Although her research and advocacy focus on black maternal and child health, she said eliminating racism would improve outcomes for all women. For her work, Tatum Malloy was named USA TODAY Woman of the Year in North Carolina.
“When we tackle systemic racism, everyone gets better,” Tatum Malloy said.
This conversation has been edited for length and clarity.
There are so many strong black women who have come before me, women like Harriet Tubman, Sojourner Truth, my grandmother, my mother, my mother-in-law. My mother was one of the first three black women to enter the Miss Fayetteville Terry Sanford pageant.
I always lead the way; I’m not finished. I am paving the way for my five children, eight grandchildren and many young people in the community who are looking for a life that allows them to dream and succeed without systemic racism being an obstacle.
Perseverance and determination. This two-word mantra allows me to accomplish anything I set out to do, like getting police surveillance or solving problems with our homeless people, or even getting all my kids home at once for our days of party. I love having perseverance and determination tattooed on my forearms. It is a reminder to myself and a reminder to others that I will not leave until I do what I set out to do.
Angela Tatum Malloy, founder of Momma’s Village, black maternal health professional. Fayetteville Observer Andrew Craft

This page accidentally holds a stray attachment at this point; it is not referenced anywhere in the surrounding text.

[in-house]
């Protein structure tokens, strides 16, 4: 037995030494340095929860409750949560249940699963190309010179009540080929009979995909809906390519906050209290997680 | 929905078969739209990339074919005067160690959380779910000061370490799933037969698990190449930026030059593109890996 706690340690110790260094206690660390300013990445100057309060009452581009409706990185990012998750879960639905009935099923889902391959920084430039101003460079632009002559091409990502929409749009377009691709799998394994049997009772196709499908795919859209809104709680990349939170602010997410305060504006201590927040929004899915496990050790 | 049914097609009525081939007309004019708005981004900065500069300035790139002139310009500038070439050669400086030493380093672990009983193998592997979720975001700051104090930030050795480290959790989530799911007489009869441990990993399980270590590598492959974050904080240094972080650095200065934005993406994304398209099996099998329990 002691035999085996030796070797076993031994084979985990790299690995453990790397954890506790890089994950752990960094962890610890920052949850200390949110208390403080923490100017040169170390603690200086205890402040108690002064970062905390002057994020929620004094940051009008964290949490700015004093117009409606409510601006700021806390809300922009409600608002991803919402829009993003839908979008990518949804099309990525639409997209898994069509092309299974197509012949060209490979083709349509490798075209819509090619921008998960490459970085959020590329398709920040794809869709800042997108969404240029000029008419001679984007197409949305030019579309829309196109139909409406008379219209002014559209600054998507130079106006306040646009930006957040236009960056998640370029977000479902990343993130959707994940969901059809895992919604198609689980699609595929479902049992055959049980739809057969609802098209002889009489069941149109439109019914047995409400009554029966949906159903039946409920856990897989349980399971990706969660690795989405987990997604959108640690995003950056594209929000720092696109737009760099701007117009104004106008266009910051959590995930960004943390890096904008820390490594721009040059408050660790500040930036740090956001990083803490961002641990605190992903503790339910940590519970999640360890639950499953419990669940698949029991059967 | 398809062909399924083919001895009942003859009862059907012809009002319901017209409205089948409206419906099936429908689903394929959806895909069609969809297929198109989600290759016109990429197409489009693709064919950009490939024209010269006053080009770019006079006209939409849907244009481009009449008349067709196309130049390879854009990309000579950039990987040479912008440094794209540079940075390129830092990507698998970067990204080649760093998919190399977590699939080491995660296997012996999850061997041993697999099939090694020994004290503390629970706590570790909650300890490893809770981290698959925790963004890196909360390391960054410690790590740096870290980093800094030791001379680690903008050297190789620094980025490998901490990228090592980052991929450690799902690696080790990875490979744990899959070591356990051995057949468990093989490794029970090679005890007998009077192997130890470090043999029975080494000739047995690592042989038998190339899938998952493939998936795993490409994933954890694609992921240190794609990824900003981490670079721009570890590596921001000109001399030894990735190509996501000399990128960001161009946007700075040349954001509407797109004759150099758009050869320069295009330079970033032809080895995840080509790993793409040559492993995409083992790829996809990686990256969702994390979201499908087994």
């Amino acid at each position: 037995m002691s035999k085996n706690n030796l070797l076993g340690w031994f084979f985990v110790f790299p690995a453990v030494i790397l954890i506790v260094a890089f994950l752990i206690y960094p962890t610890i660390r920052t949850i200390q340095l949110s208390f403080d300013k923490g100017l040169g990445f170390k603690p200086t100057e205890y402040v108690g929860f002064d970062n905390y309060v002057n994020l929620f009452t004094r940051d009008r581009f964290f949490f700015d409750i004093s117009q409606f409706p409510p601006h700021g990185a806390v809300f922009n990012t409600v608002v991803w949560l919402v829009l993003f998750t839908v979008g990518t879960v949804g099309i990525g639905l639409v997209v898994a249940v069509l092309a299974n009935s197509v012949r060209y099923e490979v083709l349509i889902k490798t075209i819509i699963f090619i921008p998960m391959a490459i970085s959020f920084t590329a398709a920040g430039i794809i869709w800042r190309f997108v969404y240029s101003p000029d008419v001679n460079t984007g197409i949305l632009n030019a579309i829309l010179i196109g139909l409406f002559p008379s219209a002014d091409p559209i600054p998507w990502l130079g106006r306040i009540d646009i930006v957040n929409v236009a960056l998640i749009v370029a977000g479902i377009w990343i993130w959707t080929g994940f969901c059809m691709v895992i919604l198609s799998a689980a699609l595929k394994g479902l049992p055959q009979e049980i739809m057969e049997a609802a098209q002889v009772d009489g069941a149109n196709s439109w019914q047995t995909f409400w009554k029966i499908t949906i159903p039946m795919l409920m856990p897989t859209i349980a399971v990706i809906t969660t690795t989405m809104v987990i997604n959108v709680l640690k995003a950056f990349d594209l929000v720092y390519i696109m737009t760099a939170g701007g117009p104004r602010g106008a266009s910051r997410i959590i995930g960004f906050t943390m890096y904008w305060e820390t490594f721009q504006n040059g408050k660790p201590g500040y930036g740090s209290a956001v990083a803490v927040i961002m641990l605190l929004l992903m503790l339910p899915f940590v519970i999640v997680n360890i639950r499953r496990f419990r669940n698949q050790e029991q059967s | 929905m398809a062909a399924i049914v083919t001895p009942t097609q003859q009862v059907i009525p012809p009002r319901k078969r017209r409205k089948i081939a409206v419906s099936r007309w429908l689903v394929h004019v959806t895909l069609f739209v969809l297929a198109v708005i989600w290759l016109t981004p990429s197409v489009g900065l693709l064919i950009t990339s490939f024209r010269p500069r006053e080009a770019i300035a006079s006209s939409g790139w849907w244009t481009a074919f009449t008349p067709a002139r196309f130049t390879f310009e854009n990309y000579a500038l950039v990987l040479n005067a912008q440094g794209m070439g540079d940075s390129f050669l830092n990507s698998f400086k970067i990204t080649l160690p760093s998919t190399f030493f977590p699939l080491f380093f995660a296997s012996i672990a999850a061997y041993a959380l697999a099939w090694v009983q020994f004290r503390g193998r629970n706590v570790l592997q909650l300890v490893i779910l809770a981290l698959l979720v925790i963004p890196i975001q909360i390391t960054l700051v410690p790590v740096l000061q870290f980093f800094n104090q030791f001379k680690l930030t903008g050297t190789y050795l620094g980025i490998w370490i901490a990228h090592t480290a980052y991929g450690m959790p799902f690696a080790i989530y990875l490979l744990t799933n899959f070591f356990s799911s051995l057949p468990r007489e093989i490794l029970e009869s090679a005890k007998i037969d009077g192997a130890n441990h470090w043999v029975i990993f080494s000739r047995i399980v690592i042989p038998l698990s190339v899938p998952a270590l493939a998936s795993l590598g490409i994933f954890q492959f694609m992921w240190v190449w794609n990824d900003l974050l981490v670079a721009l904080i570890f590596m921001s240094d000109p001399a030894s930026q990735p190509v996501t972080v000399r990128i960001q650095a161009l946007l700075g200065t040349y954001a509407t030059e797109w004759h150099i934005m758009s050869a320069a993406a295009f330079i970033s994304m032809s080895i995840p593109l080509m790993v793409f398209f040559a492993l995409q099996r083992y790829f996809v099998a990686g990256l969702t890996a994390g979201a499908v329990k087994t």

It’s being comfortable being uncomfortable, whether you’re making changes in systems or just in a relationship, friendship or marriage. It is allowing yourself to sit in this discomfort and having the courage to push through, despite this urge to flee.
As we know with children, they go through growth spurts. Growth spurts are painful, but we know they can’t reach the next level of maturity if they don’t go through with it. We need to have that level of courage to experience discomfort so that we can grow and change in our personal lives and as a country.
I believe we have what we are talking about. If you talk about strength, power and solutions, that’s what you’ll get. Every situation I face, that’s how I approach it.
Angela Tatum Malloy, overcoming adversity, I believe we have what we are talking about. If you talk about strength, power and solutions, that’s what you’ll get.
Three women have been the most instrumental in allowing me to be who I am. My mother-in-law, my mother and my grandmother.
I have never known a woman who sacrificed her life wholeheartedly for her children and grandchildren like my mother-in-law from the age of 19 until today. She may be exhausted, but if she sees we have a need, she fills it.
My mother lost two daughters and her mother and went on to pursue a 30 year career teaching other people’s children. The strength and passion she transmitted to the children encourages me. I can never put myself down because I look at the strength she showed.
My grandmother lost her mother at age 8 and became a matriarch in our family. It was amazing what she was able to do with an eighth grade education.
Their love allowed me to be the woman I have. This is why I have the strength to do the things I have decided to do.
Sit at your grandmother’s feet, ask all the questions and listen. Write down those recipes! If I could go back in time, I would get her banana nut bread recipe, watch her bake everything from scratch, can all the vegetables she grew, learn how to treat different ailments with things she would find in the yard.
And don’t stop playing the violin because you’ll regret it!
Posted 09:39 UTC 19 Mar 2023 Updated 09:39 UTC 19 Mar 2023